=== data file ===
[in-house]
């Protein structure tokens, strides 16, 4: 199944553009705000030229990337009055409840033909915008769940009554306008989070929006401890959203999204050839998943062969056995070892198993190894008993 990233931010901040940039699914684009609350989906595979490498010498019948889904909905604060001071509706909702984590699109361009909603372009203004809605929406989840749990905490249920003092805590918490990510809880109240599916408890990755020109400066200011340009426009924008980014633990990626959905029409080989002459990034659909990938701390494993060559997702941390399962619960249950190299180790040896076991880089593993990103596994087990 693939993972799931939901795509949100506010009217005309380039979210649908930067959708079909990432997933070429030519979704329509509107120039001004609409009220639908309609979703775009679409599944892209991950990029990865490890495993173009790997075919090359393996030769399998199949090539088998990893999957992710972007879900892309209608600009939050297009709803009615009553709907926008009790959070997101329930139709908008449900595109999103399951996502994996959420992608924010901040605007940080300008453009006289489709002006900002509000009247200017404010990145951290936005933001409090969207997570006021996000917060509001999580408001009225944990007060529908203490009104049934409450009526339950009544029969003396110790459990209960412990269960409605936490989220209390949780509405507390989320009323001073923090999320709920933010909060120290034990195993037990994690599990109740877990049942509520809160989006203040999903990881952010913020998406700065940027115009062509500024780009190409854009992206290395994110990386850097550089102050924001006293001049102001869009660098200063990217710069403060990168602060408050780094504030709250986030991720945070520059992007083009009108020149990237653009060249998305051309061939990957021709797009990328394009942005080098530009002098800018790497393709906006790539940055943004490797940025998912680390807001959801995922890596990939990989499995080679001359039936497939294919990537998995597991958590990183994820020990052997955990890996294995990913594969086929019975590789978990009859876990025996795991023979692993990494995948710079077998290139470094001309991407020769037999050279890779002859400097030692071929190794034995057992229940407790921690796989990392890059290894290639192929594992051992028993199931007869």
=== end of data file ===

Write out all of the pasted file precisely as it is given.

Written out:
[in-house]
């Protein structure tokens, strides 16, 4: 199944553009705000030229990337009055409840033909915008769940009554306008989070929006401890959203999204050839998943062969056995070892198993190894008993 990233931010901040940039699914684009609350989906595979490498010498019948889904909905604060001071509706909702984590699109361009909603372009203004809605929406989840749990905490249920003092805590918490990510809880109240599916408890990755020109400066200011340009426009924008980014633990990626959905029409080989002459990034659909990938701390494993060559997702941390399962619960249950190299180790040896076991880089593993990103596994087990 693939993972799931939901795509949100506010009217005309380039979210649908930067959708079909990432997933070429030519979704329509509107120039001004609409009220639908309609979703775009679409599944892209991950990029990865490890495993173009790997075919090359393996030769399998199949090539088998990893999957992710972007879900892309209608600009939050297009709803009615009553709907926008009790959070997101329930139709908008449900595109999103399951996502994996959420992608924010901040605007940080300008453009006289489709002006900002509000009247200017404010990145951290936005933001409090969207997570006021996000917060509001999580408001009225944990007060529908203490009104049934409450009526339950009544029969003396110790459990209960412990269960409605936490989220209390949780509405507390989320009323001073923090999320709920933010909060120290034990195993037990994690599990109740877990049942509520809160989006203040999903990881952010913020998406700065940027115009062509500024780009190409854009992206290395994110990386850097550089102050924001006293001049102001869009660098200063990217710069403060990168602060408050780094504030709250986030991720945070520059992007083009009108020149990237653009060249998305051309061939990957021709797009990328394009942005080098530009002098800018790497393709906006790539940055943004490797940025998912680390807001959801995922890596990939990989499995080679001359039936497939294919990537998995597991958590990183994820020990052997955990890996294995990913594969086929019975590789978990009859876990025996795991023979692993990494995948710079077998290139470094001309991407020769037999050279890779002859400097030692071929190794034995057992229940407790921690796989990392890059290894290639192929594992051992028993199931007869």